Right start

Smart hir­ing is the se­cret to the success of a small busi­ness, Ben Pike dis­cov­ers

The Advertiser - Careers - - Front Page -

SMALLER busi­nesses are sab­o­tag­ing their chances of success by hir­ing the wrong per­son­al­i­ties when build­ing their en­ter­prises.

Work­ers also can sab­o­tage their ca­reers if they seek work at a com­pany where their ideals do not fit with the or­gan­i­sa­tion’s out­look, although they can reap great re­wards by work­ing for the right small op­er­a­tor.

Small Busi­ness Aus­tralia says more than half of all failed hires at a small busi­ness re­sult from the em­ployer hir­ing some­one whose per­son­al­ity does not fit in with the job or the com­pany cul­ture.

Ex­ec­u­tive direc­tor Bill Lang says the av­er­age small busi­ness has be­tween two and three em­ploy­ees on the pay­roll so hir­ing peo­ple un­suited to those roles will have a big im­pact on the bot­tom line.

‘‘ The big­gest mis­take that first-time em­ploy­ers of­ten make is hir­ing some­one with the right skills who they think can hit the ground run­ning but they have an is­sue with their at­ti­tude and val­ues, which is dif­fi­cult to change,’’ he says.

‘‘ Of­ten when you can, dig up a per­son’s true per­son­al­ity through be­havioural in­ter­view tech­niques. How is some­one likely to be­have in cer­tain sit­u­a­tions, es­pe­cially the sit­u­a­tions you will have in your work en­vi­ron­ment? And then you want to val­i­date that when you ring up past em­ploy­ers and get ref­er­ences.’’

Lang adds that when an in­ter­nal per­son is pro­moted within a larger busi­ness, em­ploy­ers gen­er­ally can pre­dict how they will per­form in their new role with 80 to 90 per cent ac­cu­racy. But the per­for­mance pre­dic­tors for an ex­ter­nal hire are about 55 to 70 per cent ac­cu­rate.

It means a self-em­ployed op­er­a­tor can strug­gle to re­cruit well, as hir­ing in­ter­nally is not an op­tion.

But this is no rea­son for sole traders to throw their hands in the air and go it alone, as hir­ing staff can do won­ders for busi­ness sus­tain­abil­ity.

‘‘ If sole traders avoid hir­ing staff they loose out on larger con­tracts for their ser­vices,’’ Lang says.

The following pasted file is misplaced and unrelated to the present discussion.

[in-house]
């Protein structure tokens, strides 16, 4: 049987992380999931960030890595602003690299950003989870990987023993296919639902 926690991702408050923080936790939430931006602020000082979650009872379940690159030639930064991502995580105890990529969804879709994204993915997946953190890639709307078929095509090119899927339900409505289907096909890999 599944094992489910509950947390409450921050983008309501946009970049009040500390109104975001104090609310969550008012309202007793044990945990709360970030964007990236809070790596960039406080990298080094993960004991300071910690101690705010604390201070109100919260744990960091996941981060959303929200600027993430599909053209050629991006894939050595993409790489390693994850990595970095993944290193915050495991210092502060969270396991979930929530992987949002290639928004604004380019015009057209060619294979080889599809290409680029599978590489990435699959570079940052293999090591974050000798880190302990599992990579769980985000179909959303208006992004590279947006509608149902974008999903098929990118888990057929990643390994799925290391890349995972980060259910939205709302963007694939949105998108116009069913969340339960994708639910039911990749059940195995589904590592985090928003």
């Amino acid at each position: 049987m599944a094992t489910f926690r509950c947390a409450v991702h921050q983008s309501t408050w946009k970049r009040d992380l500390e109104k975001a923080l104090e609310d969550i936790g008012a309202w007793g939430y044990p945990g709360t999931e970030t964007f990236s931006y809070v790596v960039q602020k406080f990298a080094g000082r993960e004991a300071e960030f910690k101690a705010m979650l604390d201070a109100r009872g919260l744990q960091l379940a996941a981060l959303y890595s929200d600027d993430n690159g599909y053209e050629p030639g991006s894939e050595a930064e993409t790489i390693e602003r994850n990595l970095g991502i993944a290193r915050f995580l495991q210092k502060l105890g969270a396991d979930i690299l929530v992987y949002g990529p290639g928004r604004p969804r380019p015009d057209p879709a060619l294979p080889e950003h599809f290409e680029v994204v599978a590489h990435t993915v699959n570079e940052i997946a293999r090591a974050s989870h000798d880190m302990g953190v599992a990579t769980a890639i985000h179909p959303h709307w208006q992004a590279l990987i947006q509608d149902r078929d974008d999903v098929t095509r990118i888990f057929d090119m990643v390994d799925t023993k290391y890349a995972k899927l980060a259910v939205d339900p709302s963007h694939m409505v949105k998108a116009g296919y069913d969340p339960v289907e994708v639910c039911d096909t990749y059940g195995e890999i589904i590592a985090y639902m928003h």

‘‘ They miss out on in­creas­ing rev­enues and prof­itabil­ity. Be­cause they stay as a oneper­son op­er­a­tor they are not build­ing a busi­ness that has any as­set value.

‘‘ Tak­ing on all the work


them­selves can of­ten also be very stress­ful.’’

It may seem that hir­ing staff brings a lot of risks but Lodestar Lead­ers direc­tor Paul Flana­gan says there are plenty of places small busi­ness own­ers can go for help.

‘‘ It is good value for small busi­ness to be­long to an in­dus­try and em­ployer as­so­ci­a­tion be­cause, for the fee they pay, they get em­ploy­ment and in­dus­trial re­la­tions ad­vice about set­ting up con­tracts cor­rectly,’’ he says.

‘‘ And if they are on good terms with ex­pe­ri­enced peo­ple in the in­dus­try who they are not in di­rect com­pe­ti­tion with, it’s worth net­work­ing with them to get ad­vice.

‘‘ I find that the acro­nym AART (Achieve, Ac­tiv­i­ties, Re­sults and Tools) is a very help­ful way of find­ing the right per­son for the job.’’

Be­com­ing an em­ployee of one of the 2.7 mil­lion small busi­nesses in Aus­tralia also is a great op­por­tu­nity to take a more cen­tral role at work.

This is es­pe­cially true for peo­ple in the ser­vices sec­tor, which com­prises 85 per cent of the to­tal small busi­ness con­tri­bu­tion to in­dus­try.

‘‘ Small busi­nesses have more flex­i­bil­ity and can be more cre­ative with the job de­scrip­tions they of­fer prospec­tive em­ploy­ees,’’ Flana­gan says. ‘‘ A new em­ployee may have ad­di­tional skills in cus­tomer ser­vice or par­tic­u­lar parts to their per­son­al­ity that are worth devel­op­ing.

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